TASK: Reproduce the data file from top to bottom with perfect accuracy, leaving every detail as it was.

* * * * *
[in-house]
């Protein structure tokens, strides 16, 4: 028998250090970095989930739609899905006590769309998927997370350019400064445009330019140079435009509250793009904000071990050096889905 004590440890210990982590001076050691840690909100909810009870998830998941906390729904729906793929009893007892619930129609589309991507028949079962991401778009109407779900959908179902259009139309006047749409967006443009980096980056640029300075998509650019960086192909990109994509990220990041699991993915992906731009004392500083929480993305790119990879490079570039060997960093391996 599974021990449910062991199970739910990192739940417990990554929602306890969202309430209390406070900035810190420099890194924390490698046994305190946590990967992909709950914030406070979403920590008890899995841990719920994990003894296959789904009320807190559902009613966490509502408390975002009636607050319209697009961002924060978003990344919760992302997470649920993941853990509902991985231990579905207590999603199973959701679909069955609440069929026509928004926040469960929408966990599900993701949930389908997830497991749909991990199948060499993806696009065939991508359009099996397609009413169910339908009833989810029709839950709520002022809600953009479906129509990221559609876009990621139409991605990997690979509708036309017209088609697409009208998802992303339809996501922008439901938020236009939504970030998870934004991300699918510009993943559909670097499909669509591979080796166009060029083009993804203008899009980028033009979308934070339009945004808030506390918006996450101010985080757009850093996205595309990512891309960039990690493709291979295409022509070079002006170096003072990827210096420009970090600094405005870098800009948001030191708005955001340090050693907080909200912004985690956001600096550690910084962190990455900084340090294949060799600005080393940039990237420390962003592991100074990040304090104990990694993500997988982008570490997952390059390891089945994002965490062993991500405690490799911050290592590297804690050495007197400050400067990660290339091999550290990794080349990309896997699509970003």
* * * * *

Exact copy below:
[in-house]
């Protein structure tokens, strides 16, 4: 028998250090970095989930739609899905006590769309998927997370350019400064445009330019140079435009509250793009904000071990050096889905 004590440890210990982590001076050691840690909100909810009870998830998941906390729904729906793929009893007892619930129609589309991507028949079962991401778009109407779900959908179902259009139309006047749409967006443009980096980056640029300075998509650019960086192909990109994509990220990041699991993915992906731009004392500083929480993305790119990879490079570039060997960093391996 599974021990449910062991199970739910990192739940417990990554929602306890969202309430209390406070900035810190420099890194924390490698046994305190946590990967992909709950914030406070979403920590008890899995841990719920994990003894296959789904009320807190559902009613966490509502408390975002009636607050319209697009961002924060978003990344919760992302997470649920993941853990509902991985231990579905207590999603199973959701679909069955609440069929026509928004926040469960929408966990599900993701949930389908997830497991749909991990199948060499993806696009065939991508359009099996397609009413169910339908009833989810029709839950709520002022809600953009479906129509990221559609876009990621139409991605990997690979509708036309017209088609697409009208998802992303339809996501922008439901938020236009939504970030998870934004991300699918510009993943559909670097499909669509591979080796166009060029083009993804203008899009980028033009979308934070339009945004808030506390918006996450101010985080757009850093996205595309990512891309960039990690493709291979295409022509070079002006170096003072990827210096420009970090600094405005870098800009948001030191708005955001340090050693907080909200912004985690956001600096550690910084962190990455900084340090294949060799600005080393940039990237420390962003592991100074990040304090104990990694993500997988982008570490997952390059390891089945994002965490062993991500405690490799911050290592590297804690050495007197400050400067990660290339091999550290990794080349990309896997699509970003």